HTS of corporate collection using novel assay

suicide substrate hts assay

blank

0.2mM S

0.5mM S

2.0mM S

Suicide Substrate HTS Assay
  • HTS Assay
    • All reagents commercially available
    • Linear time course (irreversible)
    • Excellent Assay Window
    • Amenable to 384-well HTS format

x4000

x1

Screened corporate collection for inhibitors (~150,000 cpds)

pyrimidinediones features of the hit cluster
Pyrimidinediones:Features of the Hit Cluster
  • Hit Attributes:
  • in vitro inhibition confirmed in multiple, orthogonal assay formats
  • Whole cell activity in H. pylori
  • Confirmed mode of action in whole cells
  • Amenable to MPS routes
  • Drug-Like Scaffold

Compound A

IC50 = 1.4 mM

MIC = 8 mg/mL

phases of target based approaches lead identification

Lead Identification

HitIdentification

Target

Identification

  • Lead Identification
    • Biochemical mode of inhibition understood
    • Facile synthetic strategies in-place (combichem, MPS)
    • Whole-cell activity
    • Confirmed target-mediated mode of action in cells
    • Early drug metabolism/pharmacokinetics (DMPK) studies
  • Hit Identification
    • Biophysical and biochemical characterization of targets
    • Development of primary HTS assay and secondary assays for evaluation of hits
    • Kinetic mechanism studies for enzyme targets
    • HTS Screening and chem-informatic analysis
    • Limited SAR generation
  • Target Identification
    • Genomics-based selection
    • Validation of essentiality in relevant organisms
    • Cloning and expression of target proteins
    • Production of target proteins
Phases of Target-Based Approaches: Lead Identification
mechanism of inhibition
Mechanism of Inhibition?

Substrate

Inhibitor

protein nmr foundational work
Protein NMR – Foundational Work

glutamate free

1.8 mM D-Glutamate

  • Double (15N, 2H) & Triple-labeled (15N, 13C, 2H) protein prepared in high yield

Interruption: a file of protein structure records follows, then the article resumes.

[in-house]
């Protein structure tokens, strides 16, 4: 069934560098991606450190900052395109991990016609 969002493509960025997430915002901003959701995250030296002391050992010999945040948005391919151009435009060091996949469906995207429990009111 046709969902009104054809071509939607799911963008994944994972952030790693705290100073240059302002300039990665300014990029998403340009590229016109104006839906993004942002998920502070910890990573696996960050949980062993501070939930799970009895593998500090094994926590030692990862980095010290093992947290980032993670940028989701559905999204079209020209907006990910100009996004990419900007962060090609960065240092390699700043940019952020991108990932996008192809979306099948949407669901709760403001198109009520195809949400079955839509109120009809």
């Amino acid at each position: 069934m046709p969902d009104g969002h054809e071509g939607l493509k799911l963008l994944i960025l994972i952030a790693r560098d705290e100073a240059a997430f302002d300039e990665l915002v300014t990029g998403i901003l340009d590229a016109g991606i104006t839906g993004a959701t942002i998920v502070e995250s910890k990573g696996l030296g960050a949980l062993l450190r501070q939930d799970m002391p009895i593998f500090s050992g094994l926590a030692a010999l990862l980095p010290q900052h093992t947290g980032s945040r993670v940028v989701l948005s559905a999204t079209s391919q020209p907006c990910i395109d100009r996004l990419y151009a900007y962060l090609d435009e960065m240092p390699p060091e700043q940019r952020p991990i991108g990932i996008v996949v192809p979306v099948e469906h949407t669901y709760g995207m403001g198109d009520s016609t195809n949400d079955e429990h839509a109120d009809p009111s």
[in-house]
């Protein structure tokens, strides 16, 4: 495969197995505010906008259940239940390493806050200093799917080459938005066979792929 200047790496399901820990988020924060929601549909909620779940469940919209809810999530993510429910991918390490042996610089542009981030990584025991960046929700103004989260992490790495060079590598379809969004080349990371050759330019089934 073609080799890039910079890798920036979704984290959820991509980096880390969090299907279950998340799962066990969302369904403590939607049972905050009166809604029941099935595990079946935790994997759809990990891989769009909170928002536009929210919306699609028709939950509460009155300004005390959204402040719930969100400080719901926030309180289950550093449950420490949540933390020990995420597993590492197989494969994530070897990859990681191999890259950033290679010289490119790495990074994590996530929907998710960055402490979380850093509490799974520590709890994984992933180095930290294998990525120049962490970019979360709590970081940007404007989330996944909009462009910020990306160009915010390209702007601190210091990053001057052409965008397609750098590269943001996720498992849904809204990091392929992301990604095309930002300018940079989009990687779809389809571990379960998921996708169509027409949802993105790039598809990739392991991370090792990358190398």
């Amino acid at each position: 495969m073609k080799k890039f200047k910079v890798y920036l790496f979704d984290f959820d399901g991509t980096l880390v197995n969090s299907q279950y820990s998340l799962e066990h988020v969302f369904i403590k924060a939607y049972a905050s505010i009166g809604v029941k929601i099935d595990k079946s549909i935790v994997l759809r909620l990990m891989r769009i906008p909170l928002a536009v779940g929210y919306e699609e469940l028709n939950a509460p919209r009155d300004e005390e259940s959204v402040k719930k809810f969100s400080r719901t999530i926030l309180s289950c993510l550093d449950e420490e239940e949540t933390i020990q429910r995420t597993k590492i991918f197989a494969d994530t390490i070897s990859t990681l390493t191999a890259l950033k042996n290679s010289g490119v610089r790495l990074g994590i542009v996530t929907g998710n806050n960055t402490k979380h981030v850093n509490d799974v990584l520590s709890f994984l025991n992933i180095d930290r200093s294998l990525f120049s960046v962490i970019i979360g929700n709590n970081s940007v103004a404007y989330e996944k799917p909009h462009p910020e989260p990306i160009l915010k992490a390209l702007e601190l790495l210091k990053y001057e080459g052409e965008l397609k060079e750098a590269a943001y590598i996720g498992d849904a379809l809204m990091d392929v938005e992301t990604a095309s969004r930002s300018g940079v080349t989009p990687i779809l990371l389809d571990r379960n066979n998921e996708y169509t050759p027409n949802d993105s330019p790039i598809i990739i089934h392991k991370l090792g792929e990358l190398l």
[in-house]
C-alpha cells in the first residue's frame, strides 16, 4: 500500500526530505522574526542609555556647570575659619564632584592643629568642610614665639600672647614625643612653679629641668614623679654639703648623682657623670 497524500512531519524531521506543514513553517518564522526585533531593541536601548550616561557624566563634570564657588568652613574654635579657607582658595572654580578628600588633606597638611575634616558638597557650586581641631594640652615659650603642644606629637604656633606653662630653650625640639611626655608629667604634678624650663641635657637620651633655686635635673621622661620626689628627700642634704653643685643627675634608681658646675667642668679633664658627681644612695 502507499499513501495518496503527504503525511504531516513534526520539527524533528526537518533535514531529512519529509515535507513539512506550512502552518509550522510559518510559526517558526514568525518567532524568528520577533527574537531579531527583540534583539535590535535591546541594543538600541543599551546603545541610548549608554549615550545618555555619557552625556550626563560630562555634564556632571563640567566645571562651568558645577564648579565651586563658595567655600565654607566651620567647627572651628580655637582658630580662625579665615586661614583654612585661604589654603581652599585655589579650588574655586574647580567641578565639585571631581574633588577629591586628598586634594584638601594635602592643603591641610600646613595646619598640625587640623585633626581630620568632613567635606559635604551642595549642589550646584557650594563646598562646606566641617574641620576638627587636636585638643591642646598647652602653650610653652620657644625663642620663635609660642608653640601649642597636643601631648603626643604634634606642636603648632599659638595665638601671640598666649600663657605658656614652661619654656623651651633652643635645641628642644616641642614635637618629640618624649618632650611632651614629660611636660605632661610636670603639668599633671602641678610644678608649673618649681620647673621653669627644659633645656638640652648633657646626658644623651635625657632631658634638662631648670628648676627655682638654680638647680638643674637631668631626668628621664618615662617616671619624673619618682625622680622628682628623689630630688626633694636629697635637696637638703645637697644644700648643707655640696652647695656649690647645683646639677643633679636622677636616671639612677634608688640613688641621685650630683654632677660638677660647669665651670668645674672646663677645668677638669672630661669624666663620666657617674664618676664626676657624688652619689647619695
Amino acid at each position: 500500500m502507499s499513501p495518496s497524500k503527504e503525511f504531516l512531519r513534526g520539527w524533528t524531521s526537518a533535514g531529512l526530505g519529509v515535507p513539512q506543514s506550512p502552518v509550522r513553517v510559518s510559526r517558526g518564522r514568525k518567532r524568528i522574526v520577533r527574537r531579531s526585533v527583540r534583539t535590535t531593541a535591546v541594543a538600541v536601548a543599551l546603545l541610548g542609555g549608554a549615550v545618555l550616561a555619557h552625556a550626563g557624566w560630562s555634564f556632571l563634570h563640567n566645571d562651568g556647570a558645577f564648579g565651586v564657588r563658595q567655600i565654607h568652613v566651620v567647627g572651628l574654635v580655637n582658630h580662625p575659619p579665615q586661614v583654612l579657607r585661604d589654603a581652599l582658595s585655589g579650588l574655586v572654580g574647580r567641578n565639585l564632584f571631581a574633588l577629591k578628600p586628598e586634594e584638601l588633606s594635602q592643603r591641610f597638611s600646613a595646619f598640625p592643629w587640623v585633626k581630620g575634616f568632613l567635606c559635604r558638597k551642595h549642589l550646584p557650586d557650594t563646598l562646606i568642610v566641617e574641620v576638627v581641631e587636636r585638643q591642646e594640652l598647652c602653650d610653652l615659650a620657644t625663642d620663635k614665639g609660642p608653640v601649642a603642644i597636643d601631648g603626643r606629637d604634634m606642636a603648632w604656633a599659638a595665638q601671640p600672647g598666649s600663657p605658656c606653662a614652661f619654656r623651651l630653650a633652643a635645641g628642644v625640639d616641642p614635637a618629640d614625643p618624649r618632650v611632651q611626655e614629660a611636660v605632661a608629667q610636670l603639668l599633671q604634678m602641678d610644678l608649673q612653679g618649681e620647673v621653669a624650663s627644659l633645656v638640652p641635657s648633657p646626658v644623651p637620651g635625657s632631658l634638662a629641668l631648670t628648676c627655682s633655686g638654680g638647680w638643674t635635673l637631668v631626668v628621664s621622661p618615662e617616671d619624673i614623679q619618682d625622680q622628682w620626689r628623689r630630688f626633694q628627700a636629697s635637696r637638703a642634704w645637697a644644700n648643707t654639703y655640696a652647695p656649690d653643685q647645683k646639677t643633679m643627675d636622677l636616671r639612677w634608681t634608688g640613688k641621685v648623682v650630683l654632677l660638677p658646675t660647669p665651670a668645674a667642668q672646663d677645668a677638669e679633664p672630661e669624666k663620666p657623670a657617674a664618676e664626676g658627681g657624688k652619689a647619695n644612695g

• D-Glutamate titration produced a highly resolved spectrum
  • All backbone resonances assigned; homodimer ~ 60kD

NMR indicates multiple conformations at room temperature

D-Glutamate stabilizes protein – consistent with kinetic profile

protein nmr demonstrates substrate dependence
Protein NMR Demonstrates Substrate Dependence
  • Titration of compound reveals specific shifts only when substrate present
  • Spectrum remains unresolved when compound titration with apo protein
  • Assignment of resonances allows binding site mapping

Black = D-Glu + MurI

Red = D-Glu + MurI + Inh

Compound binding requires substrate

Binding site distal from active site

inhibitor enzyme co crystal structure the where
Inhibitor:Enzyme Co-Crystal Structure: The “Where”
  • Cryptic binding site identified ~7.5Å from active site
  • Consistent with NMR binding studies - C-Terminal helix movement
  • Catalytic residues unchanged relative to apo structure.
  • Supported biochemically:
    • Isothermal Titration Calorimetry
    • Intrinsic Protein Fluoresence Quenching
    • Uncompetitive inhibition

KI = Kd

cryptic binding site detailed view
Cryptic Binding Site – Detailed View

MurI + D-Glutamate

MurI + D-Glutamate + Inhibitor

Unexpected allosteric inhibition mechanism – impact of HTS